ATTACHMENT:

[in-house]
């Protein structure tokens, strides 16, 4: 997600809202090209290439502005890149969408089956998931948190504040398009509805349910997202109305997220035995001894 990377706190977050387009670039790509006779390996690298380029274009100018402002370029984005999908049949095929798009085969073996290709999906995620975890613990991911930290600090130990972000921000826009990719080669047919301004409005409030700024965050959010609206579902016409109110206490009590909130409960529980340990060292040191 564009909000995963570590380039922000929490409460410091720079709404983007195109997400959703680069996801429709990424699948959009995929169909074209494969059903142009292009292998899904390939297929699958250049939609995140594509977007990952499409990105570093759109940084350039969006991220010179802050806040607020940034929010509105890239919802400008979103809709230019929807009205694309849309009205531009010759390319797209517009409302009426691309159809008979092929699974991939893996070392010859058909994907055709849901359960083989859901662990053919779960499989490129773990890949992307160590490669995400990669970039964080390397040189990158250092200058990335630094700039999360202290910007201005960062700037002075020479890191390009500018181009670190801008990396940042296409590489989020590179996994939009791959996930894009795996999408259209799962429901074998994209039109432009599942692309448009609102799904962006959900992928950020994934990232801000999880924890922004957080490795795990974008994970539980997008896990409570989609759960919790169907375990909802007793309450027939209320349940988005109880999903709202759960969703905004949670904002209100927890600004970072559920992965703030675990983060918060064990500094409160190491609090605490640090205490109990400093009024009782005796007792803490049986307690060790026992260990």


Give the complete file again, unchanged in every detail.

[in-house]
């Protein structure tokens, strides 16, 4: 997600809202090209290439502005890149969408089956998931948190504040398009509805349910997202109305997220035995001894 990377706190977050387009670039790509006779390996690298380029274009100018402002370029984005999908049949095929798009085969073996290709999906995620975890613990991911930290600090130990972000921000826009990719080669047919301004409005409030700024965050959010609206579902016409109110206490009590909130409960529980340990060292040191 564009909000995963570590380039922000929490409460410091720079709404983007195109997400959703680069996801429709990424699948959009995929169909074209494969059903142009292009292998899904390939297929699958250049939609995140594509977007990952499409990105570093759109940084350039969006991220010179802050806040607020940034929010509105890239919802400008979103809709230019929807009205694309849309009205531009010759390319797209517009409302009426691309159809008979092929699974991939893996070392010859058909994907055709849901359960083989859901662990053919779960499989490129773990890949992307160590490669995400990669970039964080390397040189990158250092200058990335630094700039999360202290910007201005960062700037002075020479890191390009500018181009670190801008990396940042296409590489989020590179996994939009791959996930894009795996999408259209799962429901074998994209039109432009599942692309448009609102799904962006959900992928950020994934990232801000999880924890922004957080490795795990974008994970539980997008896990409570989609759960919790169907375990909802007793309450027939209320349940988005109880999903709202759960969703905004949670904002209100927890600004970072559920992965703030675990983060918060064990500094409160190491609090605490640090205490109990400093009024009782005796007792803490049986307690060790026992260990």